Keen observers of the gambling industry knew this day was coming. It was only a matter of time before a neighboring state opened resort casinos to compete directly with eastern Connecticut’s two cash-cow behemoths.

The speculation about the consequences has already begun, even though it’s only been two weeks since Massachusetts Gov. Deval Patrick signed legislation allowing for one full-scale casino each in eastern, southeastern and western portions of the Bay State. No doubt to the dismay of Connecticut officials, the latter two locations loom large as competitive threats to both Foxwoods and Mohegan Sun.

The state of Connecticut is in something of a bind here. Under a deal first negotiated in 1993 by former Governor Lowell Weicker with the Mashantucket Pequots and the Mohegans, the state receives 25 percent of gross slot machine revenues from the Foxwoods Resort Casino and Mohegan Sun. Last fiscal year, the two casinos combined to add $342.3 million to the state’s coffers — and that was down 2 percent from the previous year because of the economic downturn and increased competition in the state of New York.

Ironically, the casino resort proposed for down-at-the-heels Palmer, Mass., a few miles east of Springfield, is backed by Mohegan Sun. I guess the tribe’s executives figure if there’s going to be competition across the border, then gamblers might as well lose their money to Mohegan no matter which state the wagering occurs in. And the tribe is betting it’ll be worth the state-mandated $500 million investment in order to corner the market on the western Massachusetts action.

But state officials here don’t have that luxury. According to the Center for Policy Analysis at the University of Massachusetts, the eastern Connecticut resorts could lose as much as 20 percent of their customers as Bay State rivals open over the next few years. Of course, that doesn’t include state taxes paid by casino-goers on sales, hotels and gasoline. And unless the economy improves significantly over the next few years, this loss of revenue will come at a time of continuing fiscal hardship for Connecticut and its 169 struggling municipalities.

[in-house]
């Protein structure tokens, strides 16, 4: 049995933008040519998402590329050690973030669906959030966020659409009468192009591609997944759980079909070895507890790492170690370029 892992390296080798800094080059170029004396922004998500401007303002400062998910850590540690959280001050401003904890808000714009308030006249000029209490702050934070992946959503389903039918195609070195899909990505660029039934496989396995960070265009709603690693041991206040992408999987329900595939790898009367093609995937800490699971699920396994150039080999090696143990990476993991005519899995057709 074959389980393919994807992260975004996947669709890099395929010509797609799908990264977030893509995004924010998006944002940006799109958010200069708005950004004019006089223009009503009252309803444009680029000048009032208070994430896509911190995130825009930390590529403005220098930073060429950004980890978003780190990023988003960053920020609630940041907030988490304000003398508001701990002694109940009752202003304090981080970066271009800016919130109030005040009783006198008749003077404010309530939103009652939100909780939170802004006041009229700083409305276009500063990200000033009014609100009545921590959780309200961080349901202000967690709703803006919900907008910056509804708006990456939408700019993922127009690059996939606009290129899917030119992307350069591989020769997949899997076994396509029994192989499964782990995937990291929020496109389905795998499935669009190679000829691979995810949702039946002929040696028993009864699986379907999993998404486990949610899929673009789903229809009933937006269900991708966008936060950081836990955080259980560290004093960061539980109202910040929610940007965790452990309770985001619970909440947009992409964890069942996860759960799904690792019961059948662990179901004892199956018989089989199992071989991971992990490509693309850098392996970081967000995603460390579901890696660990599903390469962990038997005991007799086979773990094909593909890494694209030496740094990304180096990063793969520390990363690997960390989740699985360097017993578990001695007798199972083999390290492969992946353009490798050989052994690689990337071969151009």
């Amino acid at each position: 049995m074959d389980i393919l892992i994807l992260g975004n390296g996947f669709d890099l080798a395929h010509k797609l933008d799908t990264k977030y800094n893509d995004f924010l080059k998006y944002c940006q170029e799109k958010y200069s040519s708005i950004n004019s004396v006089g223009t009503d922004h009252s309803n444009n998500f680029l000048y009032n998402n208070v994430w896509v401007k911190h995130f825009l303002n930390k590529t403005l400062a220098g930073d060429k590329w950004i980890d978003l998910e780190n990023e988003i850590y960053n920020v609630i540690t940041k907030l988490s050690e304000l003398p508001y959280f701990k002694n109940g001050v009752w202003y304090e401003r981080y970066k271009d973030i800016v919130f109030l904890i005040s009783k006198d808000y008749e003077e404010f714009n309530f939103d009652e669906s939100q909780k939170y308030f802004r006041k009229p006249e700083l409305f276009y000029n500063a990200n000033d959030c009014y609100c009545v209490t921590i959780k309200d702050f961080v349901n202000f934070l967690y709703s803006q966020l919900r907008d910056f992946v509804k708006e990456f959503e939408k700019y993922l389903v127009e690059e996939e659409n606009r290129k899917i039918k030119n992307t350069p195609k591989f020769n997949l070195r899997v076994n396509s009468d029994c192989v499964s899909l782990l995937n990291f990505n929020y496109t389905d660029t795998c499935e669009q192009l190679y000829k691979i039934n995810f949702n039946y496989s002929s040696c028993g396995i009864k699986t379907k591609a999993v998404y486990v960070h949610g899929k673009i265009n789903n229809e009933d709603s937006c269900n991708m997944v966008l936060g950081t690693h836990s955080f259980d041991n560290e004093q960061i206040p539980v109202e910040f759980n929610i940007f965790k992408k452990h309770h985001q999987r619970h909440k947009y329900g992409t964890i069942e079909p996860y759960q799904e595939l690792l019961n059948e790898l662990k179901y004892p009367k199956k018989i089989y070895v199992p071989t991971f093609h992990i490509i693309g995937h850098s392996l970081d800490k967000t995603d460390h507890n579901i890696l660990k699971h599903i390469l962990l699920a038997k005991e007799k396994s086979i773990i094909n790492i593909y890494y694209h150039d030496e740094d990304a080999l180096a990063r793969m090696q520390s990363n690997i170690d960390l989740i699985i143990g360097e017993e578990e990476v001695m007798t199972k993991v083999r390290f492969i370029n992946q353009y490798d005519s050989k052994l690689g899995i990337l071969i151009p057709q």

How does the state make up that revenue? Does the political will exist to make the necessary budget cuts to offset the impending loss of gambling-related revenues? Would it be reasonable to ask taxpayers to make further sacrifices after Gov. Malloy and the General Assembly just finished passing the largest tax increase in state history?

But more than anything, the growth in the gambling industry should make us stop and think about economic development and what kind of role gambling should play.

In announcing the new legislation, Gov. Patrick was cautiously optimistic, saying that “if done right, expanded gaming can create jobs, generate new revenue and spur economic growth in every region” of the state. Notice how the governor and other gambling boosters refer to that activity by its more benign-sounding synonym, “gaming.”

But is casino investment really economic development? Beyond a small group of executives, casino employees don’t make much money and the list of social ills spawned by expanded gambling is well known — to say nothing of the traffic and infrastructure demands visited on casino towns.

Maybe the construction of another neon and glass behemoth in New England will spark a much-needed debate about gambling and the government’s role in benefiting from it and promoting it. More specifically, beyond deriving revenue from casino gambling, should Connecticut — or any government, for that matter — run numbers games?

Every day across this nation, millions of low-income citizens, tempted by clever sales pitches, shell out their precious and hard-earned dollars to play in state-run lotteries. This is the height of governmental hypocrisy. Dozens of states that have successfully sued tobacco companies to recover health care expenses caused by smoking are themselves selling a product that can cause an equally ruinous addiction. I suppose I should be grateful that in its infinite wisdom the state of Connecticut sells Lotto tickets to the less fortunate while protecting them from the evils of Sunday liquor sales.

So notwithstanding the protestations of public officials, the voracious state government appears to have an interest in more casino gambling. Like addicts, lawmakers themselves have become dependent on gambling revenue after eating the fruit of the poison tree. And just like those zombie slot players players on a casino floor, everyone is likely to lose — except for those running the show.

Terry Cowgill blogs at ctdevilsadvocate.com and was an award-winning editor and senior writer for The Lakeville Journal Company.